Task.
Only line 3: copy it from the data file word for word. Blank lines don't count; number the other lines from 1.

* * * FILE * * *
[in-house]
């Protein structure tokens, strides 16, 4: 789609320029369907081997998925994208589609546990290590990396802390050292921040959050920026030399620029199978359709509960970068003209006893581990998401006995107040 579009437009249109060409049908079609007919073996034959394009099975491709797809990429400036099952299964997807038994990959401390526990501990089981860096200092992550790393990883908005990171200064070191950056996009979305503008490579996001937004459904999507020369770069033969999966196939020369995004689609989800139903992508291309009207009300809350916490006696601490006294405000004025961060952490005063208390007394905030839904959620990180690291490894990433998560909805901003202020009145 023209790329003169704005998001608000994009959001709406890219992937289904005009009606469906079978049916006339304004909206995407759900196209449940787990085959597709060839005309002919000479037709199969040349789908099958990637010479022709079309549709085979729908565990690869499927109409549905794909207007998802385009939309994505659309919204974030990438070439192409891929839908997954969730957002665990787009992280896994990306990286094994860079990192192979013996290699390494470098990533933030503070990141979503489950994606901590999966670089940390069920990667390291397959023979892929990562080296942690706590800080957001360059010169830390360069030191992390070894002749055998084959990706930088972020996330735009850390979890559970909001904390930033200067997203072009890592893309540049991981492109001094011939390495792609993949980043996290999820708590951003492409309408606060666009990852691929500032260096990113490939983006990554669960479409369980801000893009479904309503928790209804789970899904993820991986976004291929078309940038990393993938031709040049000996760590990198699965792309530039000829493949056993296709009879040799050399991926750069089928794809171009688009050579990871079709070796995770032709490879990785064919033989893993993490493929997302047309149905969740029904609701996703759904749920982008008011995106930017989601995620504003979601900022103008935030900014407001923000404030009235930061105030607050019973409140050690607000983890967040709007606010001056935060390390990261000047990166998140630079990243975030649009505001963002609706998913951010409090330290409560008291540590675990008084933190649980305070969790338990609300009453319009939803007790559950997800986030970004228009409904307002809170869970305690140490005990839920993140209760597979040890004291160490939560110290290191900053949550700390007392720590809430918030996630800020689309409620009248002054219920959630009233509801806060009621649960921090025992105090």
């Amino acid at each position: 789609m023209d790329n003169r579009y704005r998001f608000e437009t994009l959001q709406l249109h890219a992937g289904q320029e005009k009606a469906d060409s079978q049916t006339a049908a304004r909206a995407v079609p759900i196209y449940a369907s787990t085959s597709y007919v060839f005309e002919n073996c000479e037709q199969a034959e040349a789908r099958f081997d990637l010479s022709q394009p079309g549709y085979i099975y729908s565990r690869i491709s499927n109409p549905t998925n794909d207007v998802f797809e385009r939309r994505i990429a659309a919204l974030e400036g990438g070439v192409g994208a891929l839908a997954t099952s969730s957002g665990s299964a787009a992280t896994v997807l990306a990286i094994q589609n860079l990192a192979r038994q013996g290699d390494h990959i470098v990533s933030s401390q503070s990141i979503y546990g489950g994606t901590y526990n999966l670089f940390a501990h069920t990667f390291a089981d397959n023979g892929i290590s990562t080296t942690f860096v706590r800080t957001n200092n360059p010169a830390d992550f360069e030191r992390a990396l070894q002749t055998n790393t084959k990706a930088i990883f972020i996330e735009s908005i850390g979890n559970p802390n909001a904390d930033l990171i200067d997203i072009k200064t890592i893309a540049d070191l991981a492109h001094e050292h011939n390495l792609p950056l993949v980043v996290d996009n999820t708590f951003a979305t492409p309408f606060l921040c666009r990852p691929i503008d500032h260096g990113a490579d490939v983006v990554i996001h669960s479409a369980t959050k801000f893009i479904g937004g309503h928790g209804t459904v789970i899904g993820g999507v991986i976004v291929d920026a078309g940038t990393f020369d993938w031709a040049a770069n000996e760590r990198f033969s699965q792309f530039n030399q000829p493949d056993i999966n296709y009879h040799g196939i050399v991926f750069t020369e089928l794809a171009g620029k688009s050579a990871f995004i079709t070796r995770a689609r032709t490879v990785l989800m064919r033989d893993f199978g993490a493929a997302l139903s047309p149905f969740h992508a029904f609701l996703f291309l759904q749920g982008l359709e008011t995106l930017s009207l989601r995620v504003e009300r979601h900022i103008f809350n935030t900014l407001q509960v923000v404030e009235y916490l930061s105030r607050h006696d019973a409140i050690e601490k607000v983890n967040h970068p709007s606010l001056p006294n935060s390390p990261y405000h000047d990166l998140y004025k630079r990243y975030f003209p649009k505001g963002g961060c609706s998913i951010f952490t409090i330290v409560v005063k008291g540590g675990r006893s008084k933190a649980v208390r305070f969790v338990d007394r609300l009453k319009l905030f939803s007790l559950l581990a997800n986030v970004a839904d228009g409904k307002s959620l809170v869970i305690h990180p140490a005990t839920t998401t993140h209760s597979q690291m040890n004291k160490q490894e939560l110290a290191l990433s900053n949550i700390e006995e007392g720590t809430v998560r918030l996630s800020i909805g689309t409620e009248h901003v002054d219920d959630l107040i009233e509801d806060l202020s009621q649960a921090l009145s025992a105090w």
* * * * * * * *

């Amino acid at each position: 789609m023209d790329n003169r579009y704005r998001f608000e437009t994009l959001q709406l249109h890219a992937g289904q320029e005009k009606a469906d060409s079978q049916t006339a049908a304004r909206a995407v079609p759900i196209y449940a369907s787990t085959s597709y007919v060839f005309e002919n073996c000479e037709q199969a034959e040349a789908r099958f081997d990637l010479s022709q394009p079309g549709y085979i099975y729908s565990r690869i491709s499927n109409p549905t998925n794909d207007v998802f797809e385009r939309r994505i990429a659309a919204l974030e400036g990438g070439v192409g994208a891929l839908a997954t099952s969730s957002g665990s299964a787009a992280t896994v997807l990306a990286i094994q589609n860079l990192a192979r038994q013996g290699d390494h990959i470098v990533s933030s401390q503070s990141i979503y546990g489950g994606t901590y526990n999966l670089f940390a501990h069920t990667f390291a089981d397959n023979g892929i290590s990562t080296t942690f860096v706590r800080t957001n200092n360059p010169a830390d992550f360069e030191r992390a990396l070894q002749t055998n790393t084959k990706a930088i990883f972020i996330e735009s908005i850390g979890n559970p802390n909001a904390d930033l990171i200067d997203i072009k200064t890592i893309a540049d070191l991981a492109h001094e050292h011939n390495l792609p950056l993949v980043v996290d996009n999820t708590f951003a979305t492409p309408f606060l921040c666009r990852p691929i503008d500032h260096g990113a490579d490939v983006v990554i996001h669960s479409a369980t959050k801000f893009i479904g937004g309503h928790g209804t459904v789970i899904g993820g999507v991986i976004v291929d920026a078309g940038t990393f020369d993938w031709a040049a770069n000996e760590r990198f033969s699965q792309f530039n030399q000829p493949d056993i999966n296709y009879h040799g196939i050399v991926f750069t020369e089928l794809a171009g620029k688009s050579a990871f995004i079709t070796r995770a689609r032709t490879v990785l989800m064919r033989d893993f199978g993490a493929a997302l139903s047309p149905f969740h992508a029904f609701l996703f291309l759904q749920g982008l359709e008011t995106l930017s009207l989601r995620v504003e009300r979601h900022i103008f809350n935030t900014l407001q509960v923000v404030e009235y916490l930061s105030r607050h006696d019973a409140i050690e601490k607000v983890n967040h970068p709007s606010l001056p006294n935060s390390p990261y405000h000047d990166l998140y004025k630079r990243y975030f003209p649009k505001g963002g961060c609706s998913i951010f952490t409090i330290v409560v005063k008291g540590g675990r006893s008084k933190a649980v208390r305070f969790v338990d007394r609300l009453k319009l905030f939803s007790l559950l581990a997800n986030v970004a839904d228009g409904k307002s959620l809170v869970i305690h990180p140490a005990t839920t998401t993140h209760s597979q690291m040890n004291k160490q490894e939560l110290a290191l990433s900053n949550i700390e006995e007392g720590t809430v998560r918030l996630s800020i909805g689309t409620e009248h901003v002054d219920d959630l107040i009233e509801d806060l202020s009621q649960a921090l009145s025992a105090w």